Italy is calling you – BoursoraMag
Italy is calling you
This year again, Italy of football summons a story that belongs only to it: that of big penniless clubs, departing stars, and rotten stadiums. But also brilliant coaches, lunar press conferences, goals galore and unfairly underrated players. Welcome to Serie A, the only major European championship where romance is and will remain a concept of the future.
One day, Johann Wolfgang von Goethe caught one of his thoughts on the fly. So as not to let it escape, he scribbled it on a corner of the table, before publishing it in his book: Maxims and reflections, enriched the swarming philosophical thought of the 19th century. The pen of the famous German philosopher then wrote these few words: « A difference that provides nothing to the mind is not a difference.« A little more than 200 years later, we must believe that the teachings of the author of Faust have traveled to Italy. This Saturday, at the dawn of its 2021-2022 edition, Serie A is undoubtedly the major championship which starts with the least money, the fewest stars and the least visibility, but also with the most ideas and seductive oddities.
Let’s first review what’s angry. Namely the shooting stars of the championship, parties spreading the sky of constellations that financial light years now separate from the big Italian clubs. This summer, Serie A lost Gianluigi Donnarumma, Ashraf Hakimi and Romelu Lukaku. Either three of the biggest stars of its previous edition. On a smaller scale, it let go of less media but very popular elements like Rodrigo de Paul (Atlético de Madrid) or Cristian Romero (Tottenham). An economic necessity accentuated by the Covid-19 crisis, but which also results from the reduced financial competitiveness of the major Italian teams, financially dropped by the Premier League, the Real-Barca duo (to which we can now add Atlético) and the unsinkable Bayern Munich.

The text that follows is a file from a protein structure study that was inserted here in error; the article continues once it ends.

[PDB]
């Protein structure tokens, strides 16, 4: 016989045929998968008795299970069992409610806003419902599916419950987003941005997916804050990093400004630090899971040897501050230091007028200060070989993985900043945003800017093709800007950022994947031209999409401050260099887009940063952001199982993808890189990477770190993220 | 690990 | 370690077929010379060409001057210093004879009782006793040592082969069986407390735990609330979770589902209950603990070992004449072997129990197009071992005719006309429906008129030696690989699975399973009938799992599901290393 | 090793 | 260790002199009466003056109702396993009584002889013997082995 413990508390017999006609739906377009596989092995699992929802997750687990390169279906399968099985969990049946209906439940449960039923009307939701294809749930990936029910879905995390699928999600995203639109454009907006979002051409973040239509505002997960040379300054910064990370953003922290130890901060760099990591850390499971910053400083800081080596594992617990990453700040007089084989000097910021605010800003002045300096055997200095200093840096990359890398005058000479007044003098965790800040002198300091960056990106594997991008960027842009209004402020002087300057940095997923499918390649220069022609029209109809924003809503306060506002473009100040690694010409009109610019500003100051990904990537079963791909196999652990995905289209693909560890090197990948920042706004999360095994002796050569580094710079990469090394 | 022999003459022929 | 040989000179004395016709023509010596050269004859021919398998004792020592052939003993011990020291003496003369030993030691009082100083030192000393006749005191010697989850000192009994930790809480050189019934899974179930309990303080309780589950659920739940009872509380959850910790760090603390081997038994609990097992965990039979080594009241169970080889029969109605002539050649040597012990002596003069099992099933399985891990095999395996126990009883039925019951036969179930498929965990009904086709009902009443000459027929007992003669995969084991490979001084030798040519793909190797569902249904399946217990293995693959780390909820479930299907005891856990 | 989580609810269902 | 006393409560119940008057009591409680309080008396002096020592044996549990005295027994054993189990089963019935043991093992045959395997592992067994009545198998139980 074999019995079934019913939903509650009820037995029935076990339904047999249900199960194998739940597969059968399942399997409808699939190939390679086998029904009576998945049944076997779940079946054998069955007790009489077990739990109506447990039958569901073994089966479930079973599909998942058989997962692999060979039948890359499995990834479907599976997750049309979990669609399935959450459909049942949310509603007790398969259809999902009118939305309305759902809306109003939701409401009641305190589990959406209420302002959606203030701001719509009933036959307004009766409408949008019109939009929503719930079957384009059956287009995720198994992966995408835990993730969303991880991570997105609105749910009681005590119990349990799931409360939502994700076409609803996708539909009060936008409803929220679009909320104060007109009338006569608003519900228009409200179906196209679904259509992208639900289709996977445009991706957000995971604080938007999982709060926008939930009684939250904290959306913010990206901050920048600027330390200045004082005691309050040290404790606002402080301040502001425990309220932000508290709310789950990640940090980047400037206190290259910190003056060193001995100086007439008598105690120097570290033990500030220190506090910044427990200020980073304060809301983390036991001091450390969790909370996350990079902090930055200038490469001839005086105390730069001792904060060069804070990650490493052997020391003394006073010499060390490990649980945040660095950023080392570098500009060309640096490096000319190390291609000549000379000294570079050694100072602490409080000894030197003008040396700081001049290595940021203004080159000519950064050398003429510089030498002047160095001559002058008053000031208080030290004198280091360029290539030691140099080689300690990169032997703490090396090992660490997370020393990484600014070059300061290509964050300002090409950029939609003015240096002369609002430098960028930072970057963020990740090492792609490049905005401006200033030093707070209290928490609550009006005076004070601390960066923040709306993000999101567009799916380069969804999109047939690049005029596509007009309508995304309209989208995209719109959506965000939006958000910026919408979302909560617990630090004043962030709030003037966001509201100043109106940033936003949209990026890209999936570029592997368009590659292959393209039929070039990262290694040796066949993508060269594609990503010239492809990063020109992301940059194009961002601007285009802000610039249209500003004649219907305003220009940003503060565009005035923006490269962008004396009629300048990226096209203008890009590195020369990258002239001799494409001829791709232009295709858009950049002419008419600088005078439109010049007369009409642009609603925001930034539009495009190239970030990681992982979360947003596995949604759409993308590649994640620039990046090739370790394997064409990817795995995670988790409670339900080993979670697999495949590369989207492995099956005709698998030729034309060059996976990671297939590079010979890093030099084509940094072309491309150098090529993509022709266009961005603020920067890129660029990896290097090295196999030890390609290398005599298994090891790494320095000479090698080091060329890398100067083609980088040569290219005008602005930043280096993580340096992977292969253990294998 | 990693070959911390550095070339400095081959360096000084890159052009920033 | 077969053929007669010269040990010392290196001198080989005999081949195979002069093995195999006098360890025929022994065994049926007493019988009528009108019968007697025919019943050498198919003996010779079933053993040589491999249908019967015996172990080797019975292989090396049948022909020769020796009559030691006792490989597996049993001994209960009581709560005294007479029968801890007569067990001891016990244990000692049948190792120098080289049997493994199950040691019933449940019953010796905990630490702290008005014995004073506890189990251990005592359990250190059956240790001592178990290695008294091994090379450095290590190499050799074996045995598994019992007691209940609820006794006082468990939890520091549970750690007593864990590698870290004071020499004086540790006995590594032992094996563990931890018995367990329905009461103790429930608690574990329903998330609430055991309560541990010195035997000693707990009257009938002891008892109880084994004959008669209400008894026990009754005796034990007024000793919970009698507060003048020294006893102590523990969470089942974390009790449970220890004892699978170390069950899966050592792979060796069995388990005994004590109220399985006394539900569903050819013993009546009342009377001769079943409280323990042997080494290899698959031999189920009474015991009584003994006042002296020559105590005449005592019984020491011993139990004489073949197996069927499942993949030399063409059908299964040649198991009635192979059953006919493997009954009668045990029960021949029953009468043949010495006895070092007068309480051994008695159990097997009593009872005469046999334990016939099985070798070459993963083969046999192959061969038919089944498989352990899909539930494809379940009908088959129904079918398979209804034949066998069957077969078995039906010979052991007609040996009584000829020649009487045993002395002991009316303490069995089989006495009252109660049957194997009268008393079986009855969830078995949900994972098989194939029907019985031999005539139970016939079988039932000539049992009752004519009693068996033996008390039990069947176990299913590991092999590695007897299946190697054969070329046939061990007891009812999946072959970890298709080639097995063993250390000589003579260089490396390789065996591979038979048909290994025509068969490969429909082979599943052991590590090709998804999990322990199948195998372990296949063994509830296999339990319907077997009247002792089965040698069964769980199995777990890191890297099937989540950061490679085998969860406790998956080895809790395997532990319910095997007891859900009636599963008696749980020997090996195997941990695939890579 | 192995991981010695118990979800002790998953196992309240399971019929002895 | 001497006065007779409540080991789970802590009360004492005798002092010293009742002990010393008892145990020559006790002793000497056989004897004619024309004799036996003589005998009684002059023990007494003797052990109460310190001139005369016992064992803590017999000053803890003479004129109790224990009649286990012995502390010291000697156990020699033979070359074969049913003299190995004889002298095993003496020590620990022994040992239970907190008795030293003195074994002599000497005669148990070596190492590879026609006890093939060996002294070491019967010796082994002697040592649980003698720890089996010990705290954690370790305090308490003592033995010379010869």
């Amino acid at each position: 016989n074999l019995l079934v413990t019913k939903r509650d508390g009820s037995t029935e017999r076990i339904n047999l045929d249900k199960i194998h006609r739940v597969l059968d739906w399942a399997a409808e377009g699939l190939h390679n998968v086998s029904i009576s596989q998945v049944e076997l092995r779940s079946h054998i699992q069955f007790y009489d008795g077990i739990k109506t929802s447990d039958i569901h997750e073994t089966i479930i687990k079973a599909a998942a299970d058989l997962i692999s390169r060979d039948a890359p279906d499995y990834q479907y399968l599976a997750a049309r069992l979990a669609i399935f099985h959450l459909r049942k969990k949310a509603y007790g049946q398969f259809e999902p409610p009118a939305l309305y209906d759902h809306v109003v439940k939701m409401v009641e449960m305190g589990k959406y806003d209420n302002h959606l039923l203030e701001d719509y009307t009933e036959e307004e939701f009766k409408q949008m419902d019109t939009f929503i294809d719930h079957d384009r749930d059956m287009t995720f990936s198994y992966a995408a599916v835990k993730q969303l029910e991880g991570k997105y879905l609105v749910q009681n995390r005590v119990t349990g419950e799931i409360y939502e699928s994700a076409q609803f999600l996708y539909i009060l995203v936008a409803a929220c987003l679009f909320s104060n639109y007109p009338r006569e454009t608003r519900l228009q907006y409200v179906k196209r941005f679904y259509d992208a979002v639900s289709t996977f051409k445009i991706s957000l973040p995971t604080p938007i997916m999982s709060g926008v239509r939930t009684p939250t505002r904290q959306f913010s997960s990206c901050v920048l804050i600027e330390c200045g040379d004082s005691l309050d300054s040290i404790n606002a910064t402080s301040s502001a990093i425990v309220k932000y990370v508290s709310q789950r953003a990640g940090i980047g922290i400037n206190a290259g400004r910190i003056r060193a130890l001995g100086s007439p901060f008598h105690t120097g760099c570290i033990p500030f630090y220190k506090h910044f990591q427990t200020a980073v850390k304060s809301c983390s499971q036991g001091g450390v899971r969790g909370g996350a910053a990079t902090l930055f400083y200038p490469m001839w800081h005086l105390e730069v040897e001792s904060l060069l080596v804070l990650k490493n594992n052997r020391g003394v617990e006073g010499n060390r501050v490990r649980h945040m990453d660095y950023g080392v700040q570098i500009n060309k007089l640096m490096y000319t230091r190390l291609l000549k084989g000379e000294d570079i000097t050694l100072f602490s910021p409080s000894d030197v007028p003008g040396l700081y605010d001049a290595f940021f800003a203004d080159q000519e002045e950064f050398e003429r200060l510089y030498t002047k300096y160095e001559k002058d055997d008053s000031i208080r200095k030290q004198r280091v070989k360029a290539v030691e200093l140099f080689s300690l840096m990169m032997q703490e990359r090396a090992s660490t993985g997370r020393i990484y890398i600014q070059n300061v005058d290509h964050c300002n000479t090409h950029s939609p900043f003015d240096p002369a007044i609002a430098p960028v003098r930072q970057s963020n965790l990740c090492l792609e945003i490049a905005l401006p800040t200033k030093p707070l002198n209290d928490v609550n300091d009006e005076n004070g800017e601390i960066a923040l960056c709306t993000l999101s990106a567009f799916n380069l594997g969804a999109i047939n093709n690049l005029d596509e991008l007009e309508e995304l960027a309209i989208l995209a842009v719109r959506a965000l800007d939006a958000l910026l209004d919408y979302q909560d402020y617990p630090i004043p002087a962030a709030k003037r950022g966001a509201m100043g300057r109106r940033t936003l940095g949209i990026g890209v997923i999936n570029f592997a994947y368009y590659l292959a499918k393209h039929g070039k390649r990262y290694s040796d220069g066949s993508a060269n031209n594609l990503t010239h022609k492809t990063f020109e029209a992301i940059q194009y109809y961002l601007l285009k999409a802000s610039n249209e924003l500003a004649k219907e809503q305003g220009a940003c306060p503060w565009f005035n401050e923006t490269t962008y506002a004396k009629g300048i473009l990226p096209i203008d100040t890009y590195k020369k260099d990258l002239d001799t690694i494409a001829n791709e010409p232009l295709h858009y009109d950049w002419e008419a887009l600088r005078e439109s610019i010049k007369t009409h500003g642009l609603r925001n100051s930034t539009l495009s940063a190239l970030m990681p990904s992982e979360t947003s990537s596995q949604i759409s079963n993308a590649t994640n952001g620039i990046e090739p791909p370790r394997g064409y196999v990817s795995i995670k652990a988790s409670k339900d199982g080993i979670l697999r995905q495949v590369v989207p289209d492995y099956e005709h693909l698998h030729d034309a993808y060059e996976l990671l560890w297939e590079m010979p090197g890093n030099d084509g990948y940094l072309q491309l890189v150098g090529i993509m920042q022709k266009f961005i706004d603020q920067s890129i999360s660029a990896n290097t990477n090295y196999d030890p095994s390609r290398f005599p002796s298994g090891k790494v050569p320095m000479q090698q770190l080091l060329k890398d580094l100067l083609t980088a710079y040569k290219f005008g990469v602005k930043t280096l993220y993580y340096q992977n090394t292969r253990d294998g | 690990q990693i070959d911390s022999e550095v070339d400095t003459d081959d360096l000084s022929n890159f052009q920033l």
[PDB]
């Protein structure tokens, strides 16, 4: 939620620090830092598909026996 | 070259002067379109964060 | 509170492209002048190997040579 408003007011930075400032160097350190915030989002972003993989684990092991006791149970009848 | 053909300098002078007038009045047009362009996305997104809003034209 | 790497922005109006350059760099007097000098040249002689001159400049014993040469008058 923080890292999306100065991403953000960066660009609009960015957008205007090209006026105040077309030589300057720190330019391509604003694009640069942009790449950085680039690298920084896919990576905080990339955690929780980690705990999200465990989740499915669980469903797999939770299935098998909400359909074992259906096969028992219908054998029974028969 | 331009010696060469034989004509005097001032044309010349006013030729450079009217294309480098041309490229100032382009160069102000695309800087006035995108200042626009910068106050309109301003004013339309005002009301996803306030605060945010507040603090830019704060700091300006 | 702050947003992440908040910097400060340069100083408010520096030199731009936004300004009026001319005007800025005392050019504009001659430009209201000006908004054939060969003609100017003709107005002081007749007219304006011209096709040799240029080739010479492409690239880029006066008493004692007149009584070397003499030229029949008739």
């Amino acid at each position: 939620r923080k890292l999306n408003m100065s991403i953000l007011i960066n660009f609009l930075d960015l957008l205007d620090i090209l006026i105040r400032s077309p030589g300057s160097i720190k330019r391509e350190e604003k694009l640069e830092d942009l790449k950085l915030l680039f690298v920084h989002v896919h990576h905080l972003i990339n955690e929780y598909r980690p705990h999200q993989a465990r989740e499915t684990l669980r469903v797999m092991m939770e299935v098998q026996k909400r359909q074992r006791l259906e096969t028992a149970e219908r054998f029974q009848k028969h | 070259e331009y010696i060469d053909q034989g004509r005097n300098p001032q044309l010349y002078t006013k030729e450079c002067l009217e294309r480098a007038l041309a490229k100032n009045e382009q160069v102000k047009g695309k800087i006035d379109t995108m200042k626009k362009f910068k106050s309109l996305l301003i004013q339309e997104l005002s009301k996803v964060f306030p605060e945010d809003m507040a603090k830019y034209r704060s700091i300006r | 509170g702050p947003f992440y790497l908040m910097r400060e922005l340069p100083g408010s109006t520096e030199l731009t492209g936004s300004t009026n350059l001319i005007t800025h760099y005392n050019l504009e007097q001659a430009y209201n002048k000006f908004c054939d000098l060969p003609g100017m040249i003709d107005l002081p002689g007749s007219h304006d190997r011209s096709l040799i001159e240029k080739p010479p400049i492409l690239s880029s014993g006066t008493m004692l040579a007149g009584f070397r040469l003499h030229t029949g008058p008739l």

In this regard, the significant withdrawal of Suning, the majority shareholder of Inter, is a blow to transalpine football, whose reigning champion seems sportingly diminished. If the zero point of Italian clubs in the European Cup since 2010 (no trophy in more than a decade, never Read more of the article on SoFoot.com